Lawyers to sign up clients damaged by Fifa scandal

It’s too early to say who the plaintiffs will be in a case against Fifa & parties already indicted in NY.

FILE: The Fifa logo is pictured at the Fifa headquarters on 2 June, 2015 in Zurich. Picture: AFP.

PRETORIA - Lawyers in South Africa and the United States are looking to sign up clients who have been damaged in some way by the Fifa scandal.

Joining such a class action would be without financial costs to the parties who have been damaged in some way by the corruption unfolding week by week.

It's too early to say exactly who the plaintiffs will be in case against Fifa and parties already indicted in New York.

There may also be Fifa constituent member organisations that have committed serious wrongdoings, either alone or in conspiracy with others.

The lawyers say clients often have a sense of being harmed in some way before anyone can tell them exactly what their legal remedies are.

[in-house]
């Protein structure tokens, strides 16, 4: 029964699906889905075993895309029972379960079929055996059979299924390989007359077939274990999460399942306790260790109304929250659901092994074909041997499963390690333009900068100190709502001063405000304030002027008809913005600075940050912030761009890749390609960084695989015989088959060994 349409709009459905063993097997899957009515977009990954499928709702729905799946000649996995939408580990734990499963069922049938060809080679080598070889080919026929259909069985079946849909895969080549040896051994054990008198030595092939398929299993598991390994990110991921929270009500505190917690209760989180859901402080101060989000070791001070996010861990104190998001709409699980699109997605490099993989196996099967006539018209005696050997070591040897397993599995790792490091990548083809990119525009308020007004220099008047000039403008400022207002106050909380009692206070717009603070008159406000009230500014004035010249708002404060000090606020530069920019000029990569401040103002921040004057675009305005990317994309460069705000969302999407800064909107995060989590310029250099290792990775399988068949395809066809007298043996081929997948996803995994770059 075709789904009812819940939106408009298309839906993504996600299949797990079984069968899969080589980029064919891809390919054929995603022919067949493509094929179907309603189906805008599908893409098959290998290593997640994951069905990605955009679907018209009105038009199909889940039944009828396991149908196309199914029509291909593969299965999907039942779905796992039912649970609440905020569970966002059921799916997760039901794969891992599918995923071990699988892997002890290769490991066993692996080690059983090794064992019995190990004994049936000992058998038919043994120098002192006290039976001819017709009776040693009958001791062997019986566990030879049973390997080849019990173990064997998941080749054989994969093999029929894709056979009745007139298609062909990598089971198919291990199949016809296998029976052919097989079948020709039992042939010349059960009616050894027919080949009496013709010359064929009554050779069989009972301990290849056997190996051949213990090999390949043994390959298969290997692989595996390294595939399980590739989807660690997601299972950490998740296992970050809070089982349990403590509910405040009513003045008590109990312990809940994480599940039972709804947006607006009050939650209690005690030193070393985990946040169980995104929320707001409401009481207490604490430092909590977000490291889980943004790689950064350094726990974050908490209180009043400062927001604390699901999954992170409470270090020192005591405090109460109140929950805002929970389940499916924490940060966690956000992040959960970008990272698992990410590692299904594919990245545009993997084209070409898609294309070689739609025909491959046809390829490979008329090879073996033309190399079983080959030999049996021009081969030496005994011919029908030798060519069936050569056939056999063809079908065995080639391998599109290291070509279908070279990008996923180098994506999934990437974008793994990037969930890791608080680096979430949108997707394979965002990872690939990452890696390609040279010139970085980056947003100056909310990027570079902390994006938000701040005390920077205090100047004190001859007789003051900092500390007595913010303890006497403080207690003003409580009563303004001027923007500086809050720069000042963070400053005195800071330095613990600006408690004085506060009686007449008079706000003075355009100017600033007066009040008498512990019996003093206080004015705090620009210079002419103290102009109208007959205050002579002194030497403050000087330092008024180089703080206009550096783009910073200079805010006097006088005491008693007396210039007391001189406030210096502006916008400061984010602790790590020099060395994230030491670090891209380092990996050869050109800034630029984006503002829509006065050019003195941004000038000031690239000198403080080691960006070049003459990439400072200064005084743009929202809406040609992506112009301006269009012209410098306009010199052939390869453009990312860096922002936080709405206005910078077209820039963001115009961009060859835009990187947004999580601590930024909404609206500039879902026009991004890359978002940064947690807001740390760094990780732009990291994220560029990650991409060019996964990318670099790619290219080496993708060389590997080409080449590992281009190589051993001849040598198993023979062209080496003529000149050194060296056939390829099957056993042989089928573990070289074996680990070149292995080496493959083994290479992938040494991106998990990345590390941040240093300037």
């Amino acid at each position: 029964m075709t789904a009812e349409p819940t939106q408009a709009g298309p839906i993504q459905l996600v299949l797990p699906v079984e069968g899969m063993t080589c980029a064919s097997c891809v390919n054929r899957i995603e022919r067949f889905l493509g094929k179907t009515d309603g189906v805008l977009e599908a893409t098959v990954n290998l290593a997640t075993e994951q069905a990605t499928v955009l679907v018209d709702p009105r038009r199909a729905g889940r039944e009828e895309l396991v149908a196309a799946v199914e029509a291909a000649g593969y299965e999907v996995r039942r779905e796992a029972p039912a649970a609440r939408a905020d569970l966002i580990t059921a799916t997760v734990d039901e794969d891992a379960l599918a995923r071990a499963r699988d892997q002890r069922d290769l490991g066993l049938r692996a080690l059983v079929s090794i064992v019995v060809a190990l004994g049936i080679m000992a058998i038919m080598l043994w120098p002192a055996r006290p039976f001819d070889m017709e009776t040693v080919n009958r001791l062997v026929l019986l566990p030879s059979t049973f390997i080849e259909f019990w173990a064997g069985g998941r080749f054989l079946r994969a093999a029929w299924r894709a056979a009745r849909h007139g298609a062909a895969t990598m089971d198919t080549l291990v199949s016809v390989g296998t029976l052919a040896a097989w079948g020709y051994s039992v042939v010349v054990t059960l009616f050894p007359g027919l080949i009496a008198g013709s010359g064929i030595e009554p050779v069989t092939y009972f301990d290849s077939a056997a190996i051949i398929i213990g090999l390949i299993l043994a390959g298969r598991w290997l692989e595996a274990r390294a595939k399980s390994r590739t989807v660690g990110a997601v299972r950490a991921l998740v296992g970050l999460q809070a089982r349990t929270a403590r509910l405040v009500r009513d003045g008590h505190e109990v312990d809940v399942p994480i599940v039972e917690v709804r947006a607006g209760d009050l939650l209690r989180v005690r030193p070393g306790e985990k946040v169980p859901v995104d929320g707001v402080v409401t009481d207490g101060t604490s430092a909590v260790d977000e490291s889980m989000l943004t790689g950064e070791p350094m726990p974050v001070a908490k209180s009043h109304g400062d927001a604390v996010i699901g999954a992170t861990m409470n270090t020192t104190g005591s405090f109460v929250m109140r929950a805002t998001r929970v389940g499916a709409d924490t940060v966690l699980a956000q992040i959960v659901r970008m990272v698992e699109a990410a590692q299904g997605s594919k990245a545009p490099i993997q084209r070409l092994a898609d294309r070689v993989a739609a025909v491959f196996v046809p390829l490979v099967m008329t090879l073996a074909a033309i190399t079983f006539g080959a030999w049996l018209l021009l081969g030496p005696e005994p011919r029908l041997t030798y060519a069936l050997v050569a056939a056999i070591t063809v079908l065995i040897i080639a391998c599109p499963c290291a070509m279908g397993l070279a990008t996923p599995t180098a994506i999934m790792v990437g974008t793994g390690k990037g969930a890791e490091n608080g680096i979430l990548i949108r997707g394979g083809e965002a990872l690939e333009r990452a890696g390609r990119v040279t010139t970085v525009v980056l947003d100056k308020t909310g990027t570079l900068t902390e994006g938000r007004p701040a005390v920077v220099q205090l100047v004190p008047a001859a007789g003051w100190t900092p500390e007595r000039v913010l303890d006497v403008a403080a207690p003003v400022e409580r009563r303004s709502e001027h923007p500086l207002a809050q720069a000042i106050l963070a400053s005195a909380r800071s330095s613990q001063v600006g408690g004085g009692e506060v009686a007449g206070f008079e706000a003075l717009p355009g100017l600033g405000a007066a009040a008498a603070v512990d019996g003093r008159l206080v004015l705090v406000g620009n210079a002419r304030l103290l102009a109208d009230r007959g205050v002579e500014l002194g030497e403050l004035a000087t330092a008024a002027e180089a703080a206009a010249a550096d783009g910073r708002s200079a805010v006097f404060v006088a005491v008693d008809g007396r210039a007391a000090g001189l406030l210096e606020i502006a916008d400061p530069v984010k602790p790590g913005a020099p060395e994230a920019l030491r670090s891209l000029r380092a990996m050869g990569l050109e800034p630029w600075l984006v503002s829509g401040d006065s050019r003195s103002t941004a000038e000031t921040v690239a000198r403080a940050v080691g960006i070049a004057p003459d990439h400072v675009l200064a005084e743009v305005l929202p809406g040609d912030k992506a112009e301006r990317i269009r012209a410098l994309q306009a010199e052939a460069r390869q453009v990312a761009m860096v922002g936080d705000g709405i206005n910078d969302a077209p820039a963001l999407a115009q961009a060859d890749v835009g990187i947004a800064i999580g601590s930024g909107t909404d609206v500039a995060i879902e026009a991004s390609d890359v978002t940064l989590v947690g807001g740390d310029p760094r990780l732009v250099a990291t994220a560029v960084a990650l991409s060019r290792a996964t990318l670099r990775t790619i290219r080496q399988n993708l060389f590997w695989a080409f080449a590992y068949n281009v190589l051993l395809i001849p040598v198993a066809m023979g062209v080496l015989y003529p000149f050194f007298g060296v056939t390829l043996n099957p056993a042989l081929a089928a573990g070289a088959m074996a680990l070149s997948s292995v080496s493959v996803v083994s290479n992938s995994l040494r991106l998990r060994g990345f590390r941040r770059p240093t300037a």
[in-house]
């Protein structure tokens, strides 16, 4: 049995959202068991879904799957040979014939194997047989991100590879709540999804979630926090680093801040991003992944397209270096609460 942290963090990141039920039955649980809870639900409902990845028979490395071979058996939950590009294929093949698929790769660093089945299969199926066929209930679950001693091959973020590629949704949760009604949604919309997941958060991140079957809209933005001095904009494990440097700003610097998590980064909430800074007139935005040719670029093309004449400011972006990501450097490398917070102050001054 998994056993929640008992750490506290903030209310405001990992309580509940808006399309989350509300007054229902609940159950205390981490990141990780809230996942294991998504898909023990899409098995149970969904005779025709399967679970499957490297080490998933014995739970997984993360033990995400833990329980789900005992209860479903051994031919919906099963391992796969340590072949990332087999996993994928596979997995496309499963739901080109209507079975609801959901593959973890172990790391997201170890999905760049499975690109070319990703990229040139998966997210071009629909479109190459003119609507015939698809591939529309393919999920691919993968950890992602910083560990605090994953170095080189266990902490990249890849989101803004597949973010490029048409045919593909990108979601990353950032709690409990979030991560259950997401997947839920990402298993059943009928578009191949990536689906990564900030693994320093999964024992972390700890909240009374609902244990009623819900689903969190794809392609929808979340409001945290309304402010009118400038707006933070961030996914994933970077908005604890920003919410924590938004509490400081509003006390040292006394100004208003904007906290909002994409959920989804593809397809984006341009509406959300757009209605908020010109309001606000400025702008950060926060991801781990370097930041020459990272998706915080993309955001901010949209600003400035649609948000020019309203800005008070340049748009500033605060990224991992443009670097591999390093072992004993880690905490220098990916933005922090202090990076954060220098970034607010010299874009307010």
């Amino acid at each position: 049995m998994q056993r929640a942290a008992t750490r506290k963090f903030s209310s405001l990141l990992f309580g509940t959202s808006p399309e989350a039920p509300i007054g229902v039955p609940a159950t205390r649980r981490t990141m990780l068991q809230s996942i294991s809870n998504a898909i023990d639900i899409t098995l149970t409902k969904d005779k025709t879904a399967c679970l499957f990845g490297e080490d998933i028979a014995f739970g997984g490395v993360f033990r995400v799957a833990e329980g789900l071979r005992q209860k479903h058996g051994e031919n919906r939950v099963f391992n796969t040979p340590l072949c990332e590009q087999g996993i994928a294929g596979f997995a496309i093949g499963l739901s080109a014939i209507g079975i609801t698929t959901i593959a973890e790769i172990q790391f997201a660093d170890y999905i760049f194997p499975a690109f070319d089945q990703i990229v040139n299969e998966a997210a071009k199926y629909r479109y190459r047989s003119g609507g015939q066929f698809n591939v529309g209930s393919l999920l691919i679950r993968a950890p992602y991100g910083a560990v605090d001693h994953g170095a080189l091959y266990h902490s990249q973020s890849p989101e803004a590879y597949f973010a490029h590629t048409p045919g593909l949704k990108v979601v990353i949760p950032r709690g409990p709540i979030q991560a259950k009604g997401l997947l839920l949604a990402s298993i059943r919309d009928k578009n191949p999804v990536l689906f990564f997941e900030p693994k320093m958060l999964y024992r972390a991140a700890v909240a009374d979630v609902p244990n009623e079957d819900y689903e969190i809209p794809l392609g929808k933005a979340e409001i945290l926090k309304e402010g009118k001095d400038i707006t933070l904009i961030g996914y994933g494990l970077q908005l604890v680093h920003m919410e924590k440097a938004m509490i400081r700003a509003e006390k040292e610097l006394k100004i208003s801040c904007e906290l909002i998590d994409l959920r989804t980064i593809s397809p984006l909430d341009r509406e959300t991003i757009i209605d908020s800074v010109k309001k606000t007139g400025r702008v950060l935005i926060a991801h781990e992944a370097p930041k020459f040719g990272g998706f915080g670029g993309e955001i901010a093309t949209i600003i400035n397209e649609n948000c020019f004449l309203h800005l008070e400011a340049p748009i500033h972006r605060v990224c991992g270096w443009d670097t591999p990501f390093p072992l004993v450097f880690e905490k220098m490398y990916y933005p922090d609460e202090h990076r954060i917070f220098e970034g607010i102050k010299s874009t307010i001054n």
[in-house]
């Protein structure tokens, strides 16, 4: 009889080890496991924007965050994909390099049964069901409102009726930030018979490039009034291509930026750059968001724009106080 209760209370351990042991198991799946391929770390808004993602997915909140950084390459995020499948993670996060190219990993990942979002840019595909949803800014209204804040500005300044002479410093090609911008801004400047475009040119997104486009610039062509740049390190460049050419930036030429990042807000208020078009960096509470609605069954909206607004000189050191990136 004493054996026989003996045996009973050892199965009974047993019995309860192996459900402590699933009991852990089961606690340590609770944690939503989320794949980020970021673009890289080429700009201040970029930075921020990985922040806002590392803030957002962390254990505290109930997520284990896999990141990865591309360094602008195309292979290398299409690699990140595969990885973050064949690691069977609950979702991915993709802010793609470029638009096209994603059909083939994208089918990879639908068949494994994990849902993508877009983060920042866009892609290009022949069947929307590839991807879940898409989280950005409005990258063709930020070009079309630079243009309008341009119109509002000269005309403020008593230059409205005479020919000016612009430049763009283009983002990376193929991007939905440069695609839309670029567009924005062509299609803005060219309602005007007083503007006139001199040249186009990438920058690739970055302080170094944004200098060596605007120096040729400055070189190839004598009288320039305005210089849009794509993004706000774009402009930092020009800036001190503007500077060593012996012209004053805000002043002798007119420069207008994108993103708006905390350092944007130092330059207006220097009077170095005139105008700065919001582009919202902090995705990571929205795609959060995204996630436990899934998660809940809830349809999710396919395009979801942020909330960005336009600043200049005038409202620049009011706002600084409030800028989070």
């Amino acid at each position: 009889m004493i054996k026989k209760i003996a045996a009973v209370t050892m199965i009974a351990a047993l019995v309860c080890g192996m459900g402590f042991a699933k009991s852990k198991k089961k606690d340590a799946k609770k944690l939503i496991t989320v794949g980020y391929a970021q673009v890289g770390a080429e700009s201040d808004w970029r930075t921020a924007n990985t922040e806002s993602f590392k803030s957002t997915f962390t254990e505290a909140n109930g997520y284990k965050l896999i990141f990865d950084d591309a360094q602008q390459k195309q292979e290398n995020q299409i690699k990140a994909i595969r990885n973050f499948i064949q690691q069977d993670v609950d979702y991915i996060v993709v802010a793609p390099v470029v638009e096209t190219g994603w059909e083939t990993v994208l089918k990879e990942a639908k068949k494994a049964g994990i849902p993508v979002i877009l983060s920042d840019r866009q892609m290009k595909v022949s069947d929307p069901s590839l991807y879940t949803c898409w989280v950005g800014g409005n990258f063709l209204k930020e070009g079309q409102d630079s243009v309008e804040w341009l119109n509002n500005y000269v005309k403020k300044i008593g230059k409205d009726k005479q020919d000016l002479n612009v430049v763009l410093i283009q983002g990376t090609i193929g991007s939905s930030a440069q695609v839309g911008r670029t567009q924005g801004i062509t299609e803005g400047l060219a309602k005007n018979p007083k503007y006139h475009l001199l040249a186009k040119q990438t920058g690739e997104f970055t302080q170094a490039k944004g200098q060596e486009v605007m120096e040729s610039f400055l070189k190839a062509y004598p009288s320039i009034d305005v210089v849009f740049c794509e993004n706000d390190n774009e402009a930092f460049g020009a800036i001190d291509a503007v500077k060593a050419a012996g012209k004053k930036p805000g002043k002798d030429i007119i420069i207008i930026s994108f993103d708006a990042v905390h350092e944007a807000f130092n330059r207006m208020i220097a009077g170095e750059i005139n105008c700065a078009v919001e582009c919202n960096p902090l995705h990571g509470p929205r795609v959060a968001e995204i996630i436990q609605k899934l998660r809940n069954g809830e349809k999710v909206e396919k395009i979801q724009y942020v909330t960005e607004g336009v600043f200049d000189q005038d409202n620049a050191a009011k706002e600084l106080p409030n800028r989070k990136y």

It may be for out of pocket expenses or being forced to contribute to bribery slush funds.

They may have been threatened or suffered retaliation for wanting to reveal the facts of wrongdoings.

Meanwhile, Jeffrey Webb, one of seven high-ranking officials of soccer's world governing body Fifa who were arrested in Switzerland on corruption charges, pleaded not guilty in US federal court on Saturday.

Extradited to the United States, the former Fifa vice president and president of the Concacaf regional soccer federation appeared at a hearing in Brooklyn, New York, a US lawyer for him declined to comment.

Webb faces US charges of racketeering conspiracy, wire fraud and money laundering He was released on a $10 million bond co-signed by family members.

The four co-signers present in court, his wife and her parents and grandmother, were advised by the judge of the gravity of their financial undertaking.

The bond was secured by 10 properties, three cars, a case of jewellery and watches belonging to Webb and his wife and financial assets, including his 401k retirement account.

The 50-year-old Cayman Islands national is among nine soccer officials and five marketing executives charged by the US Justice Department for allegedly exploiting the sport for their own gain through bribes of more than $150 million over 24 years.